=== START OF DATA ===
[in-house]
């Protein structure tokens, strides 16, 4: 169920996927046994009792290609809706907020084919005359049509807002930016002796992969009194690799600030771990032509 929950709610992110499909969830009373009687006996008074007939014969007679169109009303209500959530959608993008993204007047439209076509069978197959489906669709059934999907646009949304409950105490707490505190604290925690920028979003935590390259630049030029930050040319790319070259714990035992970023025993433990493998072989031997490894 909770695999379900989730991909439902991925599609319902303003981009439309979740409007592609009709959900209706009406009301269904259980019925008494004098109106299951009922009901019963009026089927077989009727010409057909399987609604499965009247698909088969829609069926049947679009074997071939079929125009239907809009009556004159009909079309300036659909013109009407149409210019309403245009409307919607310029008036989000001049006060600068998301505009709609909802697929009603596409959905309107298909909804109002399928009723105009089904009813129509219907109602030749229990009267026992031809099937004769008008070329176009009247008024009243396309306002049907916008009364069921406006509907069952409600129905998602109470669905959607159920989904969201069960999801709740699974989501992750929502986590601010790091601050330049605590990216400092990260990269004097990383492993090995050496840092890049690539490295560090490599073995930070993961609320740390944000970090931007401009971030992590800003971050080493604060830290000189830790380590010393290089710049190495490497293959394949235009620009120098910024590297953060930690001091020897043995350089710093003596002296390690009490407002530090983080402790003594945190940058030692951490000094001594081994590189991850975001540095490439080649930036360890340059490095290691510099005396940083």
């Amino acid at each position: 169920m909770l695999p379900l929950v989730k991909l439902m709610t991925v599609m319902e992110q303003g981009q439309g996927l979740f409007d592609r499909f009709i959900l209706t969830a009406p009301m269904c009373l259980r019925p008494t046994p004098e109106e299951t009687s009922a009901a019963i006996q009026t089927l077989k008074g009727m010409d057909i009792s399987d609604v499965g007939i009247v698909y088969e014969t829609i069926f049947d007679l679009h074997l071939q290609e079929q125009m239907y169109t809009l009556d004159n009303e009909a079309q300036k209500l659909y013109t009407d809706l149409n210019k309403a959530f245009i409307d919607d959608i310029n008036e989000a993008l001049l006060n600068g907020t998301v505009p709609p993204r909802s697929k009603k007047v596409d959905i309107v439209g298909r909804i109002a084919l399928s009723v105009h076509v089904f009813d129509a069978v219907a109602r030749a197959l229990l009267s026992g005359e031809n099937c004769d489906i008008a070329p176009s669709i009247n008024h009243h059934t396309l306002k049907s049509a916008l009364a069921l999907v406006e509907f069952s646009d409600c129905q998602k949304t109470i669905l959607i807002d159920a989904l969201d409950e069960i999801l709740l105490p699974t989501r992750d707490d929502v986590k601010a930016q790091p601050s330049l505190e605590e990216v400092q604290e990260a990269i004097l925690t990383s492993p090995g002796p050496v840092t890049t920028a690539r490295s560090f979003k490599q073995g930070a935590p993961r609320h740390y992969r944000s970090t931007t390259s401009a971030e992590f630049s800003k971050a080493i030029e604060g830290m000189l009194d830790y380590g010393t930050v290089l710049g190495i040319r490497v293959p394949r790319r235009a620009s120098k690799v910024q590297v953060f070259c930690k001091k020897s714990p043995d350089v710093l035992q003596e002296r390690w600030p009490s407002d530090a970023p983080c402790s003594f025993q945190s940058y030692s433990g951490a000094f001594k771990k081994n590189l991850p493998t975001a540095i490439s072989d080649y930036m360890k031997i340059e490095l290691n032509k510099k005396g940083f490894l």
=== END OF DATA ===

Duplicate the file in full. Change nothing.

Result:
[in-house]
């Protein structure tokens, strides 16, 4: 169920996927046994009792290609809706907020084919005359049509807002930016002796992969009194690799600030771990032509 929950709610992110499909969830009373009687006996008074007939014969007679169109009303209500959530959608993008993204007047439209076509069978197959489906669709059934999907646009949304409950105490707490505190604290925690920028979003935590390259630049030029930050040319790319070259714990035992970023025993433990493998072989031997490894 909770695999379900989730991909439902991925599609319902303003981009439309979740409007592609009709959900209706009406009301269904259980019925008494004098109106299951009922009901019963009026089927077989009727010409057909399987609604499965009247698909088969829609069926049947679009074997071939079929125009239907809009009556004159009909079309300036659909013109009407149409210019309403245009409307919607310029008036989000001049006060600068998301505009709609909802697929009603596409959905309107298909909804109002399928009723105009089904009813129509219907109602030749229990009267026992031809099937004769008008070329176009009247008024009243396309306002049907916008009364069921406006509907069952409600129905998602109470669905959607159920989904969201069960999801709740699974989501992750929502986590601010790091601050330049605590990216400092990260990269004097990383492993090995050496840092890049690539490295560090490599073995930070993961609320740390944000970090931007401009971030992590800003971050080493604060830290000189830790380590010393290089710049190495490497293959394949235009620009120098910024590297953060930690001091020897043995350089710093003596002296390690009490407002530090983080402790003594945190940058030692951490000094001594081994590189991850975001540095490439080649930036360890340059490095290691510099005396940083």
């Amino acid at each position: 169920m909770l695999p379900l929950v989730k991909l439902m709610t991925v599609m319902e992110q303003g981009q439309g996927l979740f409007d592609r499909f009709i959900l209706t969830a009406p009301m269904c009373l259980r019925p008494t046994p004098e109106e299951t009687s009922a009901a019963i006996q009026t089927l077989k008074g009727m010409d057909i009792s399987d609604v499965g007939i009247v698909y088969e014969t829609i069926f049947d007679l679009h074997l071939q290609e079929q125009m239907y169109t809009l009556d004159n009303e009909a079309q300036k209500l659909y013109t009407d809706l149409n210019k309403a959530f245009i409307d919607d959608i310029n008036e989000a993008l001049l006060n600068g907020t998301v505009p709609p993204r909802s697929k009603k007047v596409d959905i309107v439209g298909r909804i109002a084919l399928s009723v105009h076509v089904f009813d129509a069978v219907a109602r030749a197959l229990l009267s026992g005359e031809n099937c004769d489906i008008a070329p176009s669709i009247n008024h009243h059934t396309l306002k049907s049509a916008l009364a069921l999907v406006e509907f069952s646009d409600c129905q998602k949304t109470i669905l959607i807002d159920a989904l969201d409950e069960i999801l709740l105490p699974t989501r992750d707490d929502v986590k601010a930016q790091p601050s330049l505190e605590e990216v400092q604290e990260a990269i004097l925690t990383s492993p090995g002796p050496v840092t890049t920028a690539r490295s560090f979003k490599q073995g930070a935590p993961r609320h740390y992969r944000s970090t931007t390259s401009a971030e992590f630049s800003k971050a080493i030029e604060g830290m000189l009194d830790y380590g010393t930050v290089l710049g190495i040319r490497v293959p394949r790319r235009a620009s120098k690799v910024q590297v953060f070259c930690k001091k020897s714990p043995d350089v710093l035992q003596e002296r390690w600030p009490s407002d530090a970023p983080c402790s003594f025993q945190s940058y030692s433990g951490a000094f001594k771990k081994n590189l991850p493998t975001a540095i490439s072989d080649y930036m360890k031997i340059e490095l290691n032509k510099k005396g940083f490894l």